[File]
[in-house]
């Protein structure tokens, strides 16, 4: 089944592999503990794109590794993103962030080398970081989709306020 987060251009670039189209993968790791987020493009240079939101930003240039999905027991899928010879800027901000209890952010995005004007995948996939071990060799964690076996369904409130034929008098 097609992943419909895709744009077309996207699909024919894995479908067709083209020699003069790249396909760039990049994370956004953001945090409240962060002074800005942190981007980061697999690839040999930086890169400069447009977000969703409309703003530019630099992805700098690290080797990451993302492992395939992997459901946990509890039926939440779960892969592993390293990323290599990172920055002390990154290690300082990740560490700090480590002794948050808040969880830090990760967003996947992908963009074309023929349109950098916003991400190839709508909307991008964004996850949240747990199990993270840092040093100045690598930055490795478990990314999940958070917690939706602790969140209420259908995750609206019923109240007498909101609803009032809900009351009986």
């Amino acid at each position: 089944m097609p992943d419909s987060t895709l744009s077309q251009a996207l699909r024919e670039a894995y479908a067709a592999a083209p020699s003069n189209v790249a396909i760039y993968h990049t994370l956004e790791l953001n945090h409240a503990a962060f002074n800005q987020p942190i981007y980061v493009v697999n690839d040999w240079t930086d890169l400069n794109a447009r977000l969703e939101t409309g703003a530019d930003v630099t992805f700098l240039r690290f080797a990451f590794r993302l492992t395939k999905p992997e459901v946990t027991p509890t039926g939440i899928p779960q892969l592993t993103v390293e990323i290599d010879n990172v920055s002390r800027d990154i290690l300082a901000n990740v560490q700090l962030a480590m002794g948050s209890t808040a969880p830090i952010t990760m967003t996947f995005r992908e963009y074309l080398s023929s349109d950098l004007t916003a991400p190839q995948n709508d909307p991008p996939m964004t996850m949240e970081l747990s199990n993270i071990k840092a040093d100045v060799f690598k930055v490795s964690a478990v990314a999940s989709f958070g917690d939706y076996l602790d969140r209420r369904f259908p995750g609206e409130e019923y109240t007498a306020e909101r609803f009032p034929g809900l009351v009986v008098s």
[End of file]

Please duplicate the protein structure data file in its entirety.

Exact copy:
[in-house]
């Protein structure tokens, strides 16, 4: 089944592999503990794109590794993103962030080398970081989709306020 987060251009670039189209993968790791987020493009240079939101930003240039999905027991899928010879800027901000209890952010995005004007995948996939071990060799964690076996369904409130034929008098 097609992943419909895709744009077309996207699909024919894995479908067709083209020699003069790249396909760039990049994370956004953001945090409240962060002074800005942190981007980061697999690839040999930086890169400069447009977000969703409309703003530019630099992805700098690290080797990451993302492992395939992997459901946990509890039926939440779960892969592993390293990323290599990172920055002390990154290690300082990740560490700090480590002794948050808040969880830090990760967003996947992908963009074309023929349109950098916003991400190839709508909307991008964004996850949240747990199990993270840092040093100045690598930055490795478990990314999940958070917690939706602790969140209420259908995750609206019923109240007498909101609803009032809900009351009986």
């Amino acid at each position: 089944m097609p992943d419909s987060t895709l744009s077309q251009a996207l699909r024919e670039a894995y479908a067709a592999a083209p020699s003069n189209v790249a396909i760039y993968h990049t994370l956004e790791l953001n945090h409240a503990a962060f002074n800005q987020p942190i981007y980061v493009v697999n690839d040999w240079t930086d890169l400069n794109a447009r977000l969703e939101t409309g703003a530019d930003v630099t992805f700098l240039r690290f080797a990451f590794r993302l492992t395939k999905p992997e459901v946990t027991p509890t039926g939440i899928p779960q892969l592993t993103v390293e990323i290599d010879n990172v920055s002390r800027d990154i290690l300082a901000n990740v560490q700090l962030a480590m002794g948050s209890t808040a969880p830090i952010t990760m967003t996947f995005r992908e963009y074309l080398s023929s349109d950098l004007t916003a991400p190839q995948n709508d909307p991008p996939m964004t996850m949240e970081l747990s199990n993270i071990k840092a040093d100045v060799f690598k930055v490795s964690a478990v990314a999940s989709f958070g917690d939706y076996l602790d969140r209420r369904f259908p995750g609206e409130e019923y109240t007498a306020e909101r609803f009032p034929g809900l009351v009986v008098s």